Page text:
generous alternative under discussion in the inter-agency
process now would provide just two EF boats (and supporting
equipment) to the SNGC, with none of the refurbishment
support for the older boats, and at a higher cost. We do not
understand how such a "trade down" from nine new/improved
assets to just two (at a higher cost) serves GOCR, USG (or US
taxpayer) interests.

B) FY 2009 MERIDA INITIATIVE REQUEST ($2.035 million total):
Refit and refurbish the two 82-foot patrol boats that would
have received the electronics package in FY08 ($1.6M); buy
one new interceptor ($300K); install FLIR on three air
surveillance aircraft ($135K).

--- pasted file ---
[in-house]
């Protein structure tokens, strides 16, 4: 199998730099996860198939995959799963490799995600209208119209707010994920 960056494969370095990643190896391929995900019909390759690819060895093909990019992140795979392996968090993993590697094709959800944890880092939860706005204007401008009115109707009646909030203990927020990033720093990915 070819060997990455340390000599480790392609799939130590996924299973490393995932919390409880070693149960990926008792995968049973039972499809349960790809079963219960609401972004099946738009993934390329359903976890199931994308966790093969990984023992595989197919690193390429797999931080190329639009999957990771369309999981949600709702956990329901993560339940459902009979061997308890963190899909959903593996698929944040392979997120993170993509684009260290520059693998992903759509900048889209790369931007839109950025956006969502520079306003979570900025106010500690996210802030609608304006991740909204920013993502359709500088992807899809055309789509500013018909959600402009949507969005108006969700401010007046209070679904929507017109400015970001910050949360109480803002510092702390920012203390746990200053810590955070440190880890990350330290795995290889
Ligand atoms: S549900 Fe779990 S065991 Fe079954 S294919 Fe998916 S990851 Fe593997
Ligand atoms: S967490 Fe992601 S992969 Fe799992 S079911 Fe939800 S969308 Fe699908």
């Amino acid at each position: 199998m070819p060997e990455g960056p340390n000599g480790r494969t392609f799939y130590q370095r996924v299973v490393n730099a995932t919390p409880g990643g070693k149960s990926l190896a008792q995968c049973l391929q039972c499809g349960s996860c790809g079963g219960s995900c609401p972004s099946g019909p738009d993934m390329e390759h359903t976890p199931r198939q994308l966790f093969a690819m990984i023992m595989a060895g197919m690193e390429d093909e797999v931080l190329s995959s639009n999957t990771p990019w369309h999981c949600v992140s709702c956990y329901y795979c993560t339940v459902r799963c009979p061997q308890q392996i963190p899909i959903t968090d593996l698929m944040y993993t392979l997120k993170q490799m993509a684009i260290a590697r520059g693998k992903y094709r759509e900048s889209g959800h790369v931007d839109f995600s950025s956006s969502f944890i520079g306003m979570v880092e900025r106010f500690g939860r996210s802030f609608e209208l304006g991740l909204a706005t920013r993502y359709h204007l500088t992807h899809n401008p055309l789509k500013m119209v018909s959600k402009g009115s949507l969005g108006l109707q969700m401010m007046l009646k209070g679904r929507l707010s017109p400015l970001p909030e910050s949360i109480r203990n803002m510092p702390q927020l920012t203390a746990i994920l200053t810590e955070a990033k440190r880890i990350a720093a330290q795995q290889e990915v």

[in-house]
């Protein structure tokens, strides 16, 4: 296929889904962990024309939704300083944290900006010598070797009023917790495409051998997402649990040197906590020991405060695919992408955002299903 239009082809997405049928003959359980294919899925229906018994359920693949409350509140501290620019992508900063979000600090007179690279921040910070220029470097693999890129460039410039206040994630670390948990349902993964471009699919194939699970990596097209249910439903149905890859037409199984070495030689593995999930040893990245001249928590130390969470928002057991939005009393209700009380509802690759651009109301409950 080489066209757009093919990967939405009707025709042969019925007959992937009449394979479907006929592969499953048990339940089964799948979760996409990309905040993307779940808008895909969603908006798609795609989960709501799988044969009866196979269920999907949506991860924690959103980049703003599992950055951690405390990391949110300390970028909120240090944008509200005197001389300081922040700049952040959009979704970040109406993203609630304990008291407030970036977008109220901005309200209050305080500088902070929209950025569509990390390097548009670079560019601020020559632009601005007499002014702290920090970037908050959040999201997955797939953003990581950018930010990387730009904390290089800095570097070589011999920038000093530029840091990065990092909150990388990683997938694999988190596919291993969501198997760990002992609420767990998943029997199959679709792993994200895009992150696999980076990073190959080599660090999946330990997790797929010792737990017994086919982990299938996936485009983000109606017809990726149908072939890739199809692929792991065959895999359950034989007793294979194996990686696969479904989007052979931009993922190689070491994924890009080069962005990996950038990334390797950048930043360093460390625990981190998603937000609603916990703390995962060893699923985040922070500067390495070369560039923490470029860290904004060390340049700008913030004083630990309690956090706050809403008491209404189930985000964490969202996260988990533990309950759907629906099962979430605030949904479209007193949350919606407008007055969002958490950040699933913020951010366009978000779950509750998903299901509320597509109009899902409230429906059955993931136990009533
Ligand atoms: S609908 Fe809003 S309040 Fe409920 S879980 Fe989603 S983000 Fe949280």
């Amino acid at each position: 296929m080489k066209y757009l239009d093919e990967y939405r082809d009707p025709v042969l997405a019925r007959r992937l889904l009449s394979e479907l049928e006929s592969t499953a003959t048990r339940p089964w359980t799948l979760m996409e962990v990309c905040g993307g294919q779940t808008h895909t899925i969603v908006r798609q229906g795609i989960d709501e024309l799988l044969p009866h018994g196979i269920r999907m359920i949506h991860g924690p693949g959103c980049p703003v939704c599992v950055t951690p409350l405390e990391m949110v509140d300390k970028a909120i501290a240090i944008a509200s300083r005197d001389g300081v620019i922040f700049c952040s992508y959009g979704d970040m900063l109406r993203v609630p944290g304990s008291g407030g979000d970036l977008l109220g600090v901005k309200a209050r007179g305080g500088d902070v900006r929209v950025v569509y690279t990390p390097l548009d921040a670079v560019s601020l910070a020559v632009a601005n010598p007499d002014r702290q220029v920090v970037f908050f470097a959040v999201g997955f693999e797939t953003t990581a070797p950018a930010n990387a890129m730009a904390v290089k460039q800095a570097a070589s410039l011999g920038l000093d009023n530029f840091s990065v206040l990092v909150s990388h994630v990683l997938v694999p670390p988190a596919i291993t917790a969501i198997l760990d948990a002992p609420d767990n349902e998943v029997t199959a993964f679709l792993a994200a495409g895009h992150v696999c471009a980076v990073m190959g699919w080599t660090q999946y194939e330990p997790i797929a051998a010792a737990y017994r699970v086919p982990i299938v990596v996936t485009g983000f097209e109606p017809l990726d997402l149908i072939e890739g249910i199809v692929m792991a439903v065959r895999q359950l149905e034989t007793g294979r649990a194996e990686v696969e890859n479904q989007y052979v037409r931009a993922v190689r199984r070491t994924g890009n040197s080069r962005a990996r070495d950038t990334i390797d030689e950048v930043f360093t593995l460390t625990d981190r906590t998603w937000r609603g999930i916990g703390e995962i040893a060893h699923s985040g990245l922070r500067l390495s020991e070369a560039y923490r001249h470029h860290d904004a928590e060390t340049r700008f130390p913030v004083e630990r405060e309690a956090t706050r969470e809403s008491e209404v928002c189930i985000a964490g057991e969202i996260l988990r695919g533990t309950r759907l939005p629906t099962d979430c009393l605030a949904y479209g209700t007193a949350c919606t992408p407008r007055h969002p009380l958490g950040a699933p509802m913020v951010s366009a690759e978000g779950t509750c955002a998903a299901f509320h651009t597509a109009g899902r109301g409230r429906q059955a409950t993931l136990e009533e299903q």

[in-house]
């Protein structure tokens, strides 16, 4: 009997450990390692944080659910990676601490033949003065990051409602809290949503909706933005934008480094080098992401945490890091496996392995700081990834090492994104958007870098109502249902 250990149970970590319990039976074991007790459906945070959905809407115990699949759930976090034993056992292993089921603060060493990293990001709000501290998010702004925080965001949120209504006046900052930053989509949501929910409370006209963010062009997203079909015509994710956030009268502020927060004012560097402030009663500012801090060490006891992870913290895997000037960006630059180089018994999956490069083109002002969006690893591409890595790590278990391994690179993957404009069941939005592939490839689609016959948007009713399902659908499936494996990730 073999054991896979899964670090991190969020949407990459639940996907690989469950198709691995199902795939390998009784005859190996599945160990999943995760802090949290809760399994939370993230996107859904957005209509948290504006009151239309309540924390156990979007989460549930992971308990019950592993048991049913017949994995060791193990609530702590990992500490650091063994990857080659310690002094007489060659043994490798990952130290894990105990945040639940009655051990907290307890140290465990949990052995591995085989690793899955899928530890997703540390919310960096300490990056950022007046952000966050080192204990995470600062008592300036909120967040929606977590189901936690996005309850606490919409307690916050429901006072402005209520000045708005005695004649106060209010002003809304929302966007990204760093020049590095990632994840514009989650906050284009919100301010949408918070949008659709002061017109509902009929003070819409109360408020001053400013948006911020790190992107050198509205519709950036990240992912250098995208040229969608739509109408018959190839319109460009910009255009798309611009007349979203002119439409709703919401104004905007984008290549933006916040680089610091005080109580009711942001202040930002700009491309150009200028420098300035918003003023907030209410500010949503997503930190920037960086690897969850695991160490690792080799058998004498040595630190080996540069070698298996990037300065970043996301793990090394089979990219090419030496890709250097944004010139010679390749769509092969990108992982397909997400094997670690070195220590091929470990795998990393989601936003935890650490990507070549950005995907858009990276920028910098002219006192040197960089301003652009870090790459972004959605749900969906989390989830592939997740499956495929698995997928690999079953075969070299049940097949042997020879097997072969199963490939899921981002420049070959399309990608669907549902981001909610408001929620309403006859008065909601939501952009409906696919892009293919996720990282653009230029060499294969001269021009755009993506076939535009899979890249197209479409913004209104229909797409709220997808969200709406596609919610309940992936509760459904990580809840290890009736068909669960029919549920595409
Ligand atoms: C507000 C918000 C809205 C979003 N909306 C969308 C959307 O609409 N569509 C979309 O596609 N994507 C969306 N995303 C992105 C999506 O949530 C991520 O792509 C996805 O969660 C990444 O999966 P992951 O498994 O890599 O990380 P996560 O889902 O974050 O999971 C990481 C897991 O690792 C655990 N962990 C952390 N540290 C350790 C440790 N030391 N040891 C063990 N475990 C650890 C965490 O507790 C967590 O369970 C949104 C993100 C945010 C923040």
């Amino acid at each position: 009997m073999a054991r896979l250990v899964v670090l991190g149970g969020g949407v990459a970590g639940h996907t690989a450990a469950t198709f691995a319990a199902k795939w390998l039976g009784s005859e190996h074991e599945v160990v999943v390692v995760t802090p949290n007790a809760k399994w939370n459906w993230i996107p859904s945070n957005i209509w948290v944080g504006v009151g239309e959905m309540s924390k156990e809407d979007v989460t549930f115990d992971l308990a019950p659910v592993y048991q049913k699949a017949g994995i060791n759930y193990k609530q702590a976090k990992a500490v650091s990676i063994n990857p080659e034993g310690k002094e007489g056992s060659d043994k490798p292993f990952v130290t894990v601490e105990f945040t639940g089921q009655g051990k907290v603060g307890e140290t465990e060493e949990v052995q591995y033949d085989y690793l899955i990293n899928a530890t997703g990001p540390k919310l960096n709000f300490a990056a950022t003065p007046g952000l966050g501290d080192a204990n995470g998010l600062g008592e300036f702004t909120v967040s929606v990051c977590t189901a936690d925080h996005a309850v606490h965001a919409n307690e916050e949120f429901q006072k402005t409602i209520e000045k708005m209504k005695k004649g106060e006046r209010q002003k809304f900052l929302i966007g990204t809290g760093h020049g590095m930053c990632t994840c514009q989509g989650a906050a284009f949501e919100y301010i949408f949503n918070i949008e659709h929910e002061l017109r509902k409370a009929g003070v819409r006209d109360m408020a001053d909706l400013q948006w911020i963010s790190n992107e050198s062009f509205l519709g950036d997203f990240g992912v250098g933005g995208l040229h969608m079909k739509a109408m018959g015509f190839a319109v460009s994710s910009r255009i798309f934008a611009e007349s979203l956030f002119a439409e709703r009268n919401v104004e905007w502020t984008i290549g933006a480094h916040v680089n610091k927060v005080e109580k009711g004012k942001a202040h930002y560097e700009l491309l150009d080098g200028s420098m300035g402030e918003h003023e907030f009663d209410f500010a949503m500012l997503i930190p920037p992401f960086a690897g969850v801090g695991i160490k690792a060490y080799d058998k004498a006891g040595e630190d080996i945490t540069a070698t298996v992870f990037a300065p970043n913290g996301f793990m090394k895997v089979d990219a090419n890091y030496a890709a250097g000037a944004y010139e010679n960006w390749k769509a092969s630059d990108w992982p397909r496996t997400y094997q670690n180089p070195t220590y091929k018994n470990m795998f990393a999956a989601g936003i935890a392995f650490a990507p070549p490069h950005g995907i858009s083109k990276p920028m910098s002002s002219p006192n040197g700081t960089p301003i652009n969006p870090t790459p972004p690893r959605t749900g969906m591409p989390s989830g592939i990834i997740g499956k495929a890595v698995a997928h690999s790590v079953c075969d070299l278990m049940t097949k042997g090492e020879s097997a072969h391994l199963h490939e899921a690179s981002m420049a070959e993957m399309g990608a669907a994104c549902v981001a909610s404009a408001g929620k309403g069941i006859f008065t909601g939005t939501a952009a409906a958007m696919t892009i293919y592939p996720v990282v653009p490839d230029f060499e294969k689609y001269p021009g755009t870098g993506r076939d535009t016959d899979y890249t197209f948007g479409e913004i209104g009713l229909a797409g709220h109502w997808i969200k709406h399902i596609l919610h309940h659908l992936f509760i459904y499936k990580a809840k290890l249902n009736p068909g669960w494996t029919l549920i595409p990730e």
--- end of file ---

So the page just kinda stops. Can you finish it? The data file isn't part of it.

C) FY2010 MERIDA INITIATIVE REQUEST ($2.8 million total):
Refit inoperable SNGC 105-foot patrol boat ($2.5M); buy one
new interceptor ($300K). We would modify the FY09 and FY10
requests based on the final decision for FY08. If INCLE
funding for boat refurbishment is out of the question for
Merida FY08, then we strongly urge that these requirements be
factored into Merida FY09.

=======

SAN JOSE 00000596 003 OF 003


COMMENT
=======

9. (SBU) As per Refs. B-C, Costa Rica's Ministry of Public
Security has consistently told us of their most important
priorities, which are mainly fixing the SNGC and receiving
police professionalization training and new police equipment.
The GOCR has supported the goals of the Merida Initiative as
well, especially with their valued input at the January
SICA-based Merida input meeting in El Salvador (Ref E). We
should respond by providing what the SNGC needs and what it
can use, not an off-the-shelf package that is inappropriate
for the SNGC's capabilities. This would be like giving a
15-year a Ferrari.
CIANCHETTE